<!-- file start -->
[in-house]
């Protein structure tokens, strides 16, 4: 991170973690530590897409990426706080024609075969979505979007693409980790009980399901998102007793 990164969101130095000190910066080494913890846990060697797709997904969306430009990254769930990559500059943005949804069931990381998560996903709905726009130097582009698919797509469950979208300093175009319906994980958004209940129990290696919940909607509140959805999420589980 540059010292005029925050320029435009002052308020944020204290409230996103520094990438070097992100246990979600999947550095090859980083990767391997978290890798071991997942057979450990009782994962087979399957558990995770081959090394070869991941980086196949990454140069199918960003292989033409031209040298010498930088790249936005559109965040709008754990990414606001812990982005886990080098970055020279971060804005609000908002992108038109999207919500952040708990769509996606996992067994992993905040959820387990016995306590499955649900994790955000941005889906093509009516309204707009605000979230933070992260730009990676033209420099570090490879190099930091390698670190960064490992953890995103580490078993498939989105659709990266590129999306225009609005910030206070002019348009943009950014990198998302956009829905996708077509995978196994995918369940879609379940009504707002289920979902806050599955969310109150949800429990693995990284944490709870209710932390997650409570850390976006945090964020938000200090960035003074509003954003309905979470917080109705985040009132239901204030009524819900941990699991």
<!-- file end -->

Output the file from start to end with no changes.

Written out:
[in-house]
């Protein structure tokens, strides 16, 4: 991170973690530590897409990426706080024609075969979505979007693409980790009980399901998102007793 990164969101130095000190910066080494913890846990060697797709997904969306430009990254769930990559500059943005949804069931990381998560996903709905726009130097582009698919797509469950979208300093175009319906994980958004209940129990290696919940909607509140959805999420589980 540059010292005029925050320029435009002052308020944020204290409230996103520094990438070097992100246990979600999947550095090859980083990767391997978290890798071991997942057979450990009782994962087979399957558990995770081959090394070869991941980086196949990454140069199918960003292989033409031209040298010498930088790249936005559109965040709008754990990414606001812990982005886990080098970055020279971060804005609000908002992108038109999207919500952040708990769509996606996992067994992993905040959820387990016995306590499955649900994790955000941005889906093509009516309204707009605000979230933070992260730009990676033209420099570090490879190099930091390698670190960064490992953890995103580490078993498939989105659709990266590129999306225009609005910030206070002019348009943009950014990198998302956009829905996708077509995978196994995918369940879609379940009504707002289920979902806050599955969310109150949800429990693995990284944490709870209710932390997650409570850390976006945090964020938000200090960035003074509003954003309905979470917080109705985040009132239901204030009524819900941990699991």